US travel industry fears end of Obama era

US travel industry fears end of Obama era

Image credit: Ron Foster Sharif /

There is growing concern in the US industry at the impact of a new Washington administration on travel to the US.

The opening day of the World Travel and Tourism Council (WTTC) summit in Dallas yesterday was dominated by security.

Marriott International president and chief executive Arne Sorenson spoke of "perhaps the greatest threat to international travel" saying: "Paris and Brussels have given rise to an emotion to lock doors.

"We have a candidate for president in the US who wants to build a wall."

Hilton Worldwide president and chief executive Chris Nassetta agreed, saying: "Fear mongering is being used during the political season to tap into political anger."

Republican presidential candidate Donald Trump has declared he will refuse entry to the US to Muslims and wall-off the border with Mexico if elected.

Most platform speakers at the WTTC summit declined to identify Trump by name, but many expressed concern at the forthcoming change of administration with the presidential election due in November.

Richard Fain, chairman and chief executive of Royal Caribbean Cruises, said: "There is a risk that, with the change in administration and with the threats to security, there will be an over reaction."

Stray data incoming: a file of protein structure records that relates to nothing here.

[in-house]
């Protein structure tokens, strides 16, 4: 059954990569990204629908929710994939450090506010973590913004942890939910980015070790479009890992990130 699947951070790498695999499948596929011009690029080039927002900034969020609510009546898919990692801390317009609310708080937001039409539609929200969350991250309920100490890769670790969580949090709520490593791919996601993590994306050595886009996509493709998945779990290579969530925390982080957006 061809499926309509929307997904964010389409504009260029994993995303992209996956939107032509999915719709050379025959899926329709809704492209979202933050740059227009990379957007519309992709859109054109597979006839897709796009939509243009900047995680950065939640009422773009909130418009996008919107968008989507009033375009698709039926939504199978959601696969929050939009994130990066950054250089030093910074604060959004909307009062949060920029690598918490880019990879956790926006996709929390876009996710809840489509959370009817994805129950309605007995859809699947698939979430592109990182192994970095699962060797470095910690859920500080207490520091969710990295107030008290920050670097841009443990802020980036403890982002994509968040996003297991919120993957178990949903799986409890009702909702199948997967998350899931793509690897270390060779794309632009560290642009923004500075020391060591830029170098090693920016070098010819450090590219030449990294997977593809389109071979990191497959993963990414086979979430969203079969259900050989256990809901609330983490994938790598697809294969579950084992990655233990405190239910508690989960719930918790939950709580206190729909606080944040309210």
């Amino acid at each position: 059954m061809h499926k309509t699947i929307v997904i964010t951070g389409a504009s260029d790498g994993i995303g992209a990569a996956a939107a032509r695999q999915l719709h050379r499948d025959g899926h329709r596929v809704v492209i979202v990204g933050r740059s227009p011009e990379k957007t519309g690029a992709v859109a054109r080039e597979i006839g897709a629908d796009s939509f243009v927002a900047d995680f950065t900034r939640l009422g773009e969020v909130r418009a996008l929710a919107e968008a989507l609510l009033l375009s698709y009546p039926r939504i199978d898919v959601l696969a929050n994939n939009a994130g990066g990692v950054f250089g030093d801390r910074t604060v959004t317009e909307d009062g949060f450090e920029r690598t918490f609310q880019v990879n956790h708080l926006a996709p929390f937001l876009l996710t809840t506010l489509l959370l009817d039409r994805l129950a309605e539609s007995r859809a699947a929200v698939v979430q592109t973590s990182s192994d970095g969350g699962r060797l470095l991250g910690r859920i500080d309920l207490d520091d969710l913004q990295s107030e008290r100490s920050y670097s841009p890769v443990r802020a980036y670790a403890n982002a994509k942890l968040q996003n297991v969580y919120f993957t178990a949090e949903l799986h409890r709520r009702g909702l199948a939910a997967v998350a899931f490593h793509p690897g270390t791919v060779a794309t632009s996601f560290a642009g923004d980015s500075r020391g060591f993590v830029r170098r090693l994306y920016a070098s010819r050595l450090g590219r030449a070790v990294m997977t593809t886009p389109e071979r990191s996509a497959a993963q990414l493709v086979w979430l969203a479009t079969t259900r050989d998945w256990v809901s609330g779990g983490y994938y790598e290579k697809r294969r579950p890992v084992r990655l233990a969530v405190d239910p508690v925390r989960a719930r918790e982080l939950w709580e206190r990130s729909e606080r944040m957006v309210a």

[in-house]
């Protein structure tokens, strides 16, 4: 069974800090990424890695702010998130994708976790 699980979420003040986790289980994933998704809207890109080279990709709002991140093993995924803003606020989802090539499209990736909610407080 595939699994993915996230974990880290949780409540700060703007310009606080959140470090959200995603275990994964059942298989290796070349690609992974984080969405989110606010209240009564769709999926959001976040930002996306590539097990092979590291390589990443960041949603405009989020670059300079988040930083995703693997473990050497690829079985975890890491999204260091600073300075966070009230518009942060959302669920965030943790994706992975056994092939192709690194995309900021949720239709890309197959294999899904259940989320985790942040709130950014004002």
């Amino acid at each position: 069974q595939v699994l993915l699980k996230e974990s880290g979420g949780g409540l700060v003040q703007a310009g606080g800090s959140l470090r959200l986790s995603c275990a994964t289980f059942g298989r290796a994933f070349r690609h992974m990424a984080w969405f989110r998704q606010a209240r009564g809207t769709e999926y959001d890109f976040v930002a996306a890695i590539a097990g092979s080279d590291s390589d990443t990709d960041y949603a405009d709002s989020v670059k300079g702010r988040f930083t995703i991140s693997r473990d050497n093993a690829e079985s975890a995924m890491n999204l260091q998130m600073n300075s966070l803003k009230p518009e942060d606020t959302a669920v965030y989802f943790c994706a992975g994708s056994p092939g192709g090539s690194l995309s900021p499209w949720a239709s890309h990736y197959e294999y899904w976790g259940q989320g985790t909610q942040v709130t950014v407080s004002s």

He said: "It is much easier to convey a message of fear than of hope. It is important we don't kid ourselves about where we are."

US Travel Association president and chief executive Roger Dow said: "Rhetoric can really hurt our industry and hurt our economy.

"We need the next administration to understand the contribution this industry makes."

Dow added: "When Barack Obama came to the the presidency he did not really understand travel and tourism, but we sat with him and he began to understand and said 'We're going to grow travel and tourism'."

Sean Donohue, chief executive of Dallas-Fort Worth International Airport, told the summit: "Everyone understands the important of safety and security, but we need a balanced view."


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